Wednesday, July 27, 2016

The kids, these days.

What on earth am I going to do when Neva starts talking and I have THREE sources of cute things said? How will I ever document even the half of it?

Let's start with Neva. Last night I pushed that girl around in the stroller, facing me, and I swear she smiled at me the entire time. Her Auntie Heather says she would like to nickname her "Baby Sunny," and I think it's a fitting title. She is light and sweetness and all things pleasant. I like to tell her that holding her restores my soul.

She is still exclusively nursing. She doesn't seem to find food all that compelling yet. She makes a face and spits it out. So, nursing it is. Lately she does her best to look around while nursing, while at the SAME time grabbing her own toes and using the hold to extend her leg straight out. We look like a circus act. She's rocking on all fours and likes rising on hands and feet as well. She's fat and soft and smells amazing. And she LOVES her brothers. They make her laugh most heartily, and she is quite tolerant of their wild behavior. She's had a toy to the face many times as a result of their impulsive affection ("I gave Neva a toy!") and yesterday I heard Barrett say to her, "Neva, Neva, Neva," very soothingly, and then heard her start to cry. I ran out of the closet to see his upper half hugging her, laying on top of her, smooshing her to the floor as he murmured, "Neva, Neva," to comfort her. "Barrett, no!"


Barrett is enchanting. And naughty. I am enraptured by his cuteness. Sometimes he talks to me and I just smile and gaze at him. And sometimes he defies me to my face and I freak out. But we're working on the naughtiness.

Lately, he hears something and he asks, "What's dat sound-noise?"

He also asks, "Why not?" And it never makes sense in context.

"Mom, where William?"
"He's downstairs."
"Why not?"

"Mom, dis apple?"
"Yep, that's an apple, bud."
"Why not?"

He says, "Oh, GWEAT," when something doesn't work out the way he wants it to. He LOVES to cuddle and be held.

The other night, stalling bedtime, he said, "Mom, I never... I never..." he waved his hands expressively. "I never... I never... I never..." I knew what he was trying to do; he was trying to imitate Will, who often says, "Mom, I never colored my Paw Patrol picture! Mom, I never watched Murray and Ovajita!" Barrett continued, "I never... I never..." He must have repeated himself twenty times as I waited there patiently. Finally, he said, "Mom, I never... Will funny."

The other day, having tried unsuccessfully to poop, he popped off the toilet and chirped, "S'not workin'!" He's a master at doing things himself, including jumping off the potty after he's gone. William still sits and hollers for my assistance, but Barrett just runs around commando until I see him and say, "Barrett, are you done going to the bathroom?!"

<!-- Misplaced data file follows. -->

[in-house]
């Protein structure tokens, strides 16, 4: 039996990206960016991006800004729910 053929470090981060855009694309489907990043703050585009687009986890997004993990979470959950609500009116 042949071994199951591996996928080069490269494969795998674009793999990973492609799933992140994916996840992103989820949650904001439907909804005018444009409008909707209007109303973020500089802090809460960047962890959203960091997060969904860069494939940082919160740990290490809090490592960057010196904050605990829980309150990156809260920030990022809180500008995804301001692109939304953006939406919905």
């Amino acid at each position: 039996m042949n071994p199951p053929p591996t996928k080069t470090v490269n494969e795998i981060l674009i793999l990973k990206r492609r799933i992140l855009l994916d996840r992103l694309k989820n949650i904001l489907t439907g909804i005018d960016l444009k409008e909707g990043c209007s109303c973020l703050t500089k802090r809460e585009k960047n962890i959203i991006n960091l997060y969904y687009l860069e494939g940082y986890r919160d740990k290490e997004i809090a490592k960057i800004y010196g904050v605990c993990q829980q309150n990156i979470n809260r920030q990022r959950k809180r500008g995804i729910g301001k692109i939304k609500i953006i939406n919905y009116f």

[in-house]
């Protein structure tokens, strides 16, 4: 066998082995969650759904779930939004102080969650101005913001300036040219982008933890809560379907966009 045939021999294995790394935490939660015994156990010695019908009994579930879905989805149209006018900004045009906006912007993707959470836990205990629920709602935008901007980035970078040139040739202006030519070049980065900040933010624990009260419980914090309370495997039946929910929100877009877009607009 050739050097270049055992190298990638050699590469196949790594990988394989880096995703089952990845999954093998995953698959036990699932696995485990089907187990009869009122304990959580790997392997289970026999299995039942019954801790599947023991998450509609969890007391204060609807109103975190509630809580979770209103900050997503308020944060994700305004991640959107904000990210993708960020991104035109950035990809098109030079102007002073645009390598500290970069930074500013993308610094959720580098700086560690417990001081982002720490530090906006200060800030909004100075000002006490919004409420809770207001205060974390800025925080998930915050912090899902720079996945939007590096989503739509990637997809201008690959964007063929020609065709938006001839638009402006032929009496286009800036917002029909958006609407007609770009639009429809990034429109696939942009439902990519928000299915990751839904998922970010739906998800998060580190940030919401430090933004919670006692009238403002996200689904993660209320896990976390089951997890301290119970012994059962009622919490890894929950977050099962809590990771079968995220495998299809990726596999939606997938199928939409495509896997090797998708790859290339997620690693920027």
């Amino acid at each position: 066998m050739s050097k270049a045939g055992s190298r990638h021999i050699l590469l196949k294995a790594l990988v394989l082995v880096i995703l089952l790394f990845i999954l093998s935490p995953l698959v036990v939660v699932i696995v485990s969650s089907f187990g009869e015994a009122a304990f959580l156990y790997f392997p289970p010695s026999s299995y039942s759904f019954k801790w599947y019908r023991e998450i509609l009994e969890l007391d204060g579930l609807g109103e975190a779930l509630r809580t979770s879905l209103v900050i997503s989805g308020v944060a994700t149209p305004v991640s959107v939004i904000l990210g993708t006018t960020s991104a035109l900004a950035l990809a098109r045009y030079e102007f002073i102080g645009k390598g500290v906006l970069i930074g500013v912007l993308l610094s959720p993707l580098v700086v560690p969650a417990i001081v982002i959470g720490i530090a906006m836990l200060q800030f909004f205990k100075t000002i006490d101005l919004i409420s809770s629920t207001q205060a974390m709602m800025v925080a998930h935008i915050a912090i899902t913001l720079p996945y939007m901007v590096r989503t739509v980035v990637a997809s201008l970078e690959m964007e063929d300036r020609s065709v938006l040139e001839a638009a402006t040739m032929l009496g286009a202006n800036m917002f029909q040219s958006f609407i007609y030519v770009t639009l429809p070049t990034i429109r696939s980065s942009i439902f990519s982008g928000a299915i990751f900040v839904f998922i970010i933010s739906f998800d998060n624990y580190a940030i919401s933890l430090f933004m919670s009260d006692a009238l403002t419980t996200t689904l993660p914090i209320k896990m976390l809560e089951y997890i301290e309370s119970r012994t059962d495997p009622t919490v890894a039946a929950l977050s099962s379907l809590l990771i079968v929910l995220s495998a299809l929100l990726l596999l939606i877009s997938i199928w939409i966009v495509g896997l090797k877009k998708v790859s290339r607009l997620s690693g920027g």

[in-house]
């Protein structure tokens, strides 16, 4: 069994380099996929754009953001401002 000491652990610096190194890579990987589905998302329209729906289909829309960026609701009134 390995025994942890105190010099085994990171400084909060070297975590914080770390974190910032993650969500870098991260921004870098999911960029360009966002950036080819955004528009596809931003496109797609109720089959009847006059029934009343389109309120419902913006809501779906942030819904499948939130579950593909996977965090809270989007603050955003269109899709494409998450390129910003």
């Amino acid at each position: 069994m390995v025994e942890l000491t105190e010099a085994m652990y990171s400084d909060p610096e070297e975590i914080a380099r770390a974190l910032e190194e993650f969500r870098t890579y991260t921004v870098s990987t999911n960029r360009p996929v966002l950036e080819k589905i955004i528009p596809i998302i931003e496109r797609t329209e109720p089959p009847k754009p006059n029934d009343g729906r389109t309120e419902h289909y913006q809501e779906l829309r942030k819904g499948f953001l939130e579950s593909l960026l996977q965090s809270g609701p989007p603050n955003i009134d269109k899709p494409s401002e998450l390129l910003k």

He likes to find tiny things and identify them as "wormies," whether they're rocks, ears of baby corn, or little dinosaurs. And he calls Bo, "Boey."


He's such a boy, now. Such a big helper and pleasant fellow. The other night, as I was hustling them into bed, he impulsively threw his arms around me and sighed, "Mom, you're the best mom in the world."

As I kissed him good night, he said solemnly, "Mom, I was really good today. But if I feel poop in my butt, I will scream for you on the top of my lungs."

Last night, as I was frying some ham for dinner, he walked into the kitchen and said (for the first time ever, this picky kid), "That smells SO GOOD!" He hates bugs, hates to be dirty. At dinner the other night, he kept irritably banging his fist on the table. "What's the deal, Will?" I finally asked him.

"My room is all messy," he replied with a scowl.

Brian and I each wasted no time in offering a rejoinder. We nearly (verbally) tripped over each other explaining that the state of his room was his responsibility, and no one else's, and he had no place to be angry if it was messy.

[Truthfully, their room is fairly sparse and never really messy. There's a bookcase with board books, a barn with some animals, a bin of "stuffed pets," a small bin of alphabet blocks, and a few large trains and a wooden dump truck. If cluttered, it cleans up quickly.]

Toward the end of the meal, he did it again. Bang went his fist. "My room is messy, Mom." "Fine," I replied shortly. "Go clean it. Right now. Get all the toys and animals off the floor. Pick up everything on the floor and make your bed. Make Barrett's bed, too." (The beds, usually made, had gotten messed up again during naptime.) He looked at me blankly and his shoulders slumped. "I mean it, Will," I said. "If your room is messy, go clean it. And when you're done, I am going to inspect your work."

He climbed down from his chair and walked upstairs, surprisingly amenable. (Usually he likes to have Barrett for company if he has to travel to the second floor all by himself.) We heard him on the monitor, moving things around. After seven minutes or so he began the trek downstairs. "Mom, come inspect my work!"

"Did you make your bed and Barrett's bed?"

"Ope! No, I forgot!" Back he went for several more minutes, and then again, "Mom, I'm done, come inspect my work!"

I ran upstairs to find him standing proudly in a tidy room. He had done a great job, even picking up the Bible story book (that doesn't belong there) and putting it nice and straight on top of one of the clothing bins I had out to sort. I was so pleased to tell him that he had done a fabulous job. "That's called 'initiative,' buddy. Good work. Let's go tell daddy."

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